Army Engineers ‘Forward Leaning’ in Response to Hurricane
By Army Sgt. 1st Class Tyrone C. Marshall Jr.
American Forces Press Service
WASHINGTON, Oct. 31, 2012 The U.S. Army Corps of Engineers’ response to Hurricane Sandy has been aggressive, timely and very forward leaning in defining what support they can provide, Pentagon Press Secretary George Little said here today.
Speaking to Pentagon reporters, Little praised Army Lt. Gen. Thomas P. Bostick, commander of the Army Corps of Engineers and the Army’s chief of engineers, and his engineers’ efforts supporting the 13 states impacted by the Category 1 hurricane.
“There are numerous Army Corps of Engineers officials fanned out throughout the affected areas to assess what kind of expertise we can lend to the states and [to] local governments to determine what we might be able to do,” Little said.
“The Corps has been very aggressive,” he said. “In fact, General Bostick, the head of the Army Corps of Engineers, is in New York today. I think he went to New Jersey last night.”
Little said the Corps is lending its expertise on the storm-stricken Eastern Seaboard to address power regeneration and other issues there.
“Power restoration is a top priority of this government with several million people left without power,” he said. “We also have a major water event -- to put it mildly.”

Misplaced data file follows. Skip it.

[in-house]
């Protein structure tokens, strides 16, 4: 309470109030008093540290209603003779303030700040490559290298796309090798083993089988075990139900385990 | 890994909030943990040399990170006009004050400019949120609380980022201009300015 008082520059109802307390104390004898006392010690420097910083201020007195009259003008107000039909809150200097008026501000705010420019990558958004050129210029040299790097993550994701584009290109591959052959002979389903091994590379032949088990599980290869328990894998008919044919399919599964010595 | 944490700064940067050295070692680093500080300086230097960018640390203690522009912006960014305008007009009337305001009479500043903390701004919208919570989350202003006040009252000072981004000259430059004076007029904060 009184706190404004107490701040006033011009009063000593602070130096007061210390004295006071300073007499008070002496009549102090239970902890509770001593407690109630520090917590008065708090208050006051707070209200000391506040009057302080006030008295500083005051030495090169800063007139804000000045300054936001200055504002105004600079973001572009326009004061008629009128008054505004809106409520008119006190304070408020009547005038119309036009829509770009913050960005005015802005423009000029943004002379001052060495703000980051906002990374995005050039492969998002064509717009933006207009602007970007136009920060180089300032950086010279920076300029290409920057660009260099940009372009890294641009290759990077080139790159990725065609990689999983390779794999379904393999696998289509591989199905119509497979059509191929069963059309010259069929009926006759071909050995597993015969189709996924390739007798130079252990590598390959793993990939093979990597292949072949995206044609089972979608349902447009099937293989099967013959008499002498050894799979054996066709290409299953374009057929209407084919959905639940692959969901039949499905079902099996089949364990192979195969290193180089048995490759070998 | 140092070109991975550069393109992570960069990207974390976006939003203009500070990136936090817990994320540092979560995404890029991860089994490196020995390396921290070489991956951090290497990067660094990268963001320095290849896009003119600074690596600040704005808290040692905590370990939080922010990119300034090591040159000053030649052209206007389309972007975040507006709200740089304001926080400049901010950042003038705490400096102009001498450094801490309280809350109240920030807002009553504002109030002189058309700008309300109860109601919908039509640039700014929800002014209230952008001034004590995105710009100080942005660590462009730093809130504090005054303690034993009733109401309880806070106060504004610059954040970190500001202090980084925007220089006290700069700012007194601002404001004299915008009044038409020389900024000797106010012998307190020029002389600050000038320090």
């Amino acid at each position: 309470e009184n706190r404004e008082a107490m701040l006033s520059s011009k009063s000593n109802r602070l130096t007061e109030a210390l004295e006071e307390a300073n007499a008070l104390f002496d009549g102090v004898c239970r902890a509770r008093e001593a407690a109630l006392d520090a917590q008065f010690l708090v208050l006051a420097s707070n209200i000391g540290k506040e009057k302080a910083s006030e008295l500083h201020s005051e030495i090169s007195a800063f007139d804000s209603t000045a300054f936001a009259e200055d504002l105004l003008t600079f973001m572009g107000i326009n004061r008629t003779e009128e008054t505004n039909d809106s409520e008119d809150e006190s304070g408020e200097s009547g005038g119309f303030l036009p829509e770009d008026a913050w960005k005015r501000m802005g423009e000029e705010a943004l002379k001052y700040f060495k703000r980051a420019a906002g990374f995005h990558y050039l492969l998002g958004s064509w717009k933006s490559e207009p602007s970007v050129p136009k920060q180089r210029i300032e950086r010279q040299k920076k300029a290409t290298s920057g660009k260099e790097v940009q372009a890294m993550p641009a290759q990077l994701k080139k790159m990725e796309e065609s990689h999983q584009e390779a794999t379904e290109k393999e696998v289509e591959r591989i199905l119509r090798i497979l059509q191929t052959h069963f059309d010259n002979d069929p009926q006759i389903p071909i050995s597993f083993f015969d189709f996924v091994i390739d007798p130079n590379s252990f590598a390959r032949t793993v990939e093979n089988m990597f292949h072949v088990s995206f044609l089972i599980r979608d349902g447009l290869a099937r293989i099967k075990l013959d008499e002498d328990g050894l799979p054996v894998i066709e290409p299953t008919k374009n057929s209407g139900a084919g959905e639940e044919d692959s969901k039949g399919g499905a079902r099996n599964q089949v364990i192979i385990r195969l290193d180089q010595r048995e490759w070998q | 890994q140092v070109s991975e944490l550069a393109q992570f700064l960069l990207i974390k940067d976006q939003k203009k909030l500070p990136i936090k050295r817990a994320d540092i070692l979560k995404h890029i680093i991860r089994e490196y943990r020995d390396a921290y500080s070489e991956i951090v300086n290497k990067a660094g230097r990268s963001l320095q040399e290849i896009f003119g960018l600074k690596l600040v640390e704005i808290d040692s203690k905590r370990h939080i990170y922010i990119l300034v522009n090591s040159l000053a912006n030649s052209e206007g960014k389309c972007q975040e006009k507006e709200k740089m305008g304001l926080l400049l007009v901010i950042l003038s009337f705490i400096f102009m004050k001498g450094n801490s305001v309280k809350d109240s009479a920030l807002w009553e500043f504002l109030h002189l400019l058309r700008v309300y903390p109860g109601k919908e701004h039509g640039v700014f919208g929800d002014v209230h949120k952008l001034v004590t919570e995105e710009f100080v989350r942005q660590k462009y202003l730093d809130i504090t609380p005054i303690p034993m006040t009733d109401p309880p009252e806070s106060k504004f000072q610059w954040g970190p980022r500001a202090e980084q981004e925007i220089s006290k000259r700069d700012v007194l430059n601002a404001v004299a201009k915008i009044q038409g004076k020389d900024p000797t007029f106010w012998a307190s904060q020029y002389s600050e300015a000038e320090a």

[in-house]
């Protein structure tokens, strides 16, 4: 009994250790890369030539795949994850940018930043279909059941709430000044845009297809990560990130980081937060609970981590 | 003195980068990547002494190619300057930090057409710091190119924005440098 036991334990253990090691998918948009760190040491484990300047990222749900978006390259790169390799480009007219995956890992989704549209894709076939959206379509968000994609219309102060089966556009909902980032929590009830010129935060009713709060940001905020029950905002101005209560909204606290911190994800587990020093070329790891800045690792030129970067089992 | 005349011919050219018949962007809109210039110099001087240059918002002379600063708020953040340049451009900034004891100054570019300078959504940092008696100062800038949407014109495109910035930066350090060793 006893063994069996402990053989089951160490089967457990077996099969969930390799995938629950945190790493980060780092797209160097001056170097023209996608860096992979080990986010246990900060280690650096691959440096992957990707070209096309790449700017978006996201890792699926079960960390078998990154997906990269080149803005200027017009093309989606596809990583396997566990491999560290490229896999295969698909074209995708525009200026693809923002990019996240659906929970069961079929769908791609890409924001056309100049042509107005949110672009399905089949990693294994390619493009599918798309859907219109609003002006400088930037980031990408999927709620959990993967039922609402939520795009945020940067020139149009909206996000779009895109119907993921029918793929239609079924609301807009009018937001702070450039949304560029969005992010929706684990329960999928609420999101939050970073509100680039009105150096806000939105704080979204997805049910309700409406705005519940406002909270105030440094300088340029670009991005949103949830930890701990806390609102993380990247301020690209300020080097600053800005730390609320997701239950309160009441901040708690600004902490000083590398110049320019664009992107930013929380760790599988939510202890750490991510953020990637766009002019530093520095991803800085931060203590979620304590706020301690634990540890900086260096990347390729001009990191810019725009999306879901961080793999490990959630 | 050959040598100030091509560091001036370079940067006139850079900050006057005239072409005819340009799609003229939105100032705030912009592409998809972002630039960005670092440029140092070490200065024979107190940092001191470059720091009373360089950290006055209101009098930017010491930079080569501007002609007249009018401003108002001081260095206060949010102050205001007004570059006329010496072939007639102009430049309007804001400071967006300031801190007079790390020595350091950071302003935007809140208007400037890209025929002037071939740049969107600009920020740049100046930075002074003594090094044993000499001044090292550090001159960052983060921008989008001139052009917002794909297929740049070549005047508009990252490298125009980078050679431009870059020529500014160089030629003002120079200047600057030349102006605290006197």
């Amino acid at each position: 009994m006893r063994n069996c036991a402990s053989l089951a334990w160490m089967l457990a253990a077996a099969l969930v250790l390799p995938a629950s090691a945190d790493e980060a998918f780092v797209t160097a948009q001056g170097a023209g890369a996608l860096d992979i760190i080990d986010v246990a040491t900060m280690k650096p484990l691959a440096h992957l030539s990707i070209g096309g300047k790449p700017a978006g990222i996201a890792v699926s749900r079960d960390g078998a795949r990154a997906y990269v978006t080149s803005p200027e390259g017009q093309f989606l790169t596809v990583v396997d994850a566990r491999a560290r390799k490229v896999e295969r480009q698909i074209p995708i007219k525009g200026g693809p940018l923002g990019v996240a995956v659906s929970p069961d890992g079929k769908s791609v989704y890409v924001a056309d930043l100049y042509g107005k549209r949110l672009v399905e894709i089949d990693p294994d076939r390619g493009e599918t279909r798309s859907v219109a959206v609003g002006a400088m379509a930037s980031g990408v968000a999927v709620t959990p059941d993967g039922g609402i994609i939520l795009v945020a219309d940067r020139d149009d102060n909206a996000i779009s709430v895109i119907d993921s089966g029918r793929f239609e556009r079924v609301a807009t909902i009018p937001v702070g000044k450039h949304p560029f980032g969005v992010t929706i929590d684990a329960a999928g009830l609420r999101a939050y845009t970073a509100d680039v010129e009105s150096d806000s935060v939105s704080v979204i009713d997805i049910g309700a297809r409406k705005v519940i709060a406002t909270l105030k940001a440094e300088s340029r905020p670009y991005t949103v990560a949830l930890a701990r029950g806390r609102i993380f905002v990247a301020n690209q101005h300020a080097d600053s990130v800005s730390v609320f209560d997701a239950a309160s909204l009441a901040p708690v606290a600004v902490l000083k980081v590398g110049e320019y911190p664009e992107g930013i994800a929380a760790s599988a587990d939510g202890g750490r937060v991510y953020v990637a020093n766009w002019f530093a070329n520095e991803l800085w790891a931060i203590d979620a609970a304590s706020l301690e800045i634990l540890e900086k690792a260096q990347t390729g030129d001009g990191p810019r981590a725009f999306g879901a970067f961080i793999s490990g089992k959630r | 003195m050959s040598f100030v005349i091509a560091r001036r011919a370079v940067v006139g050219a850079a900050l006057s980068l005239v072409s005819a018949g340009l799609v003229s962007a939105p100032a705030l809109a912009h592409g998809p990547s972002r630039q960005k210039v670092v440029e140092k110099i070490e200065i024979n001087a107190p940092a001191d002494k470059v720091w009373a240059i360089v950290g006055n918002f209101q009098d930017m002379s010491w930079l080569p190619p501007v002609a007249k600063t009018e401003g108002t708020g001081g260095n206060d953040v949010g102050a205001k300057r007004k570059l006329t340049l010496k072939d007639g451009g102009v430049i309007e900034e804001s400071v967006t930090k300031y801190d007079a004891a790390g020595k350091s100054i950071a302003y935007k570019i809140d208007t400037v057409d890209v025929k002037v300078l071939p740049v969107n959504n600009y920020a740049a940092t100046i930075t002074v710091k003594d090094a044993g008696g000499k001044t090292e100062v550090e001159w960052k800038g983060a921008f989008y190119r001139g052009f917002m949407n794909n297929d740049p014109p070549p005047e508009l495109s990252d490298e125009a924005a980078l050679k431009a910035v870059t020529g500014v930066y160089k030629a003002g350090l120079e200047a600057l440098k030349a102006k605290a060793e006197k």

“The Army Corps of Engineers has a great deal of experience in what they call ‘unwatering’ [which] is pumping water out of tunnels, electrical substations and other locations that have been flooded,” Little said.
The press secretary emphasized the Defense Department is prepared to provide assistance for any requests received.
“General Bostick and the entire Army Corps of Engineers stand ready to support FEMA,” he said. “The Army Corps does, as I understand it, have resources such as generators and pumping equipment that can help.”
Little noted the latest information on the number of generators and equipment provided is not currently available due to ongoing operations.
“[Defense Secretary Leon E. Panetta] has been very clear that whatever requests come in, in support of our disaster relief efforts, we’re going to be very forward leaning,” he said.
“There are generators that we have inside the Department of Defense, the Army Corps of Engineers, the services, and we can, perhaps, help source generators from private contractors as well,” Little said.
The Defense Department is doing whatever it can, he said, in as timely a manner as possible, not only to assess the situation, but to deliver resources.
Little also noted there is an interagency effort to assist with the response to Hurricane Sandy.
“We’re in support of FEMA and the states, and local governments also have certain resources,” he said. “FEMA has resources at its disposal as well, so this is not a DOD-only effort. I want to make that clear.
“But we’re going to do everything we can, working with our interagency partners and the federal government,” Little added, “as well as the states and localities, to provide whatever support we can.”
The press secretary said that while overall, DOD installations “weathered the storm fairly well,” there was some reported damage.
Little said Joint Base Anacostia-Bolling in Washington, D.C., experienced downed trees and water leaks. There was minor flooding at Joint Base Langley-Eustis in Virginia, he added, and Joint Base Maguire-Dix-Lakehurst in New Jersey experienced power outages.
“People are working very, very quickly to determine what the impact is to power grids, to transportation infrastructure and to other locations [that] have taken a hit from the storm,” Little said.